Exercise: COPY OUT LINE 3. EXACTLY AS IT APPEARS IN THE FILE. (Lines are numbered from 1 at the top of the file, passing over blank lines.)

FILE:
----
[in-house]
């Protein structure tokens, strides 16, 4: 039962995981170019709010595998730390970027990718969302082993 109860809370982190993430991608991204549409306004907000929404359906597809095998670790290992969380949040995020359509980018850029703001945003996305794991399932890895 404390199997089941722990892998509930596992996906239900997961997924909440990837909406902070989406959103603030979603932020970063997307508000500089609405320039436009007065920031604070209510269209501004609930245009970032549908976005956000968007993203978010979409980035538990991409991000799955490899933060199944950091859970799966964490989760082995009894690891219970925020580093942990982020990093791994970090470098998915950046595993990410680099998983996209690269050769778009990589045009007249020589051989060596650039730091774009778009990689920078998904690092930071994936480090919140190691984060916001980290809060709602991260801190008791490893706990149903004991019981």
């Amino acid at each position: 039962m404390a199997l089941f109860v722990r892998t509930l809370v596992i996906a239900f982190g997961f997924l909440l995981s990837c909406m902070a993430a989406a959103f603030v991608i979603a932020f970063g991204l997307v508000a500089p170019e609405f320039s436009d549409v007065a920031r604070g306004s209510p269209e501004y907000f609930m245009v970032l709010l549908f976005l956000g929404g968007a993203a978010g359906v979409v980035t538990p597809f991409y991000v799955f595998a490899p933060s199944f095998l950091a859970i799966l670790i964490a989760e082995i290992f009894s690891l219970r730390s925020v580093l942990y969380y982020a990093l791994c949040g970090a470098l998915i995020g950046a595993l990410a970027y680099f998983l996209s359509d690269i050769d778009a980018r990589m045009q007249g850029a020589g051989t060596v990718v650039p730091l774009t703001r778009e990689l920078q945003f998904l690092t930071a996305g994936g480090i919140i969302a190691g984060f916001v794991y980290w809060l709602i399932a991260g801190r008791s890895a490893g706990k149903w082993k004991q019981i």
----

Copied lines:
């Amino acid at each position: 039962m404390a199997l089941f109860v722990r892998t509930l809370v596992i996906a239900f982190g997961f997924l909440l995981s990837c909406m902070a993430a989406a959103f603030v991608i979603a932020f970063g991204l997307v508000a500089p170019e609405f320039s436009d549409v007065a920031r604070g306004s209510p269209e501004y907000f609930m245009v970032l709010l549908f976005l956000g929404g968007a993203a978010g359906v979409v980035t538990p597809f991409y991000v799955f595998a490899p933060s199944f095998l950091a859970i799966l670790i964490a989760e082995i290992f009894s690891l219970r730390s925020v580093l942990y969380y982020a990093l791994c949040g970090a470098l998915i995020g950046a595993l990410a970027y680099f998983l996209s359509d690269i050769d778009a980018r990589m045009q007249g850029a020589g051989t060596v990718v650039p730091l774009t703001r778009e990689l920078q945003f998904l690092t930071a996305g994936g480090i919140i969302a190691g984060f916001v794991y980290w809060l709602i399932a991260g801190r008791s890895a490893g706990k149903w082993k004991q019981i």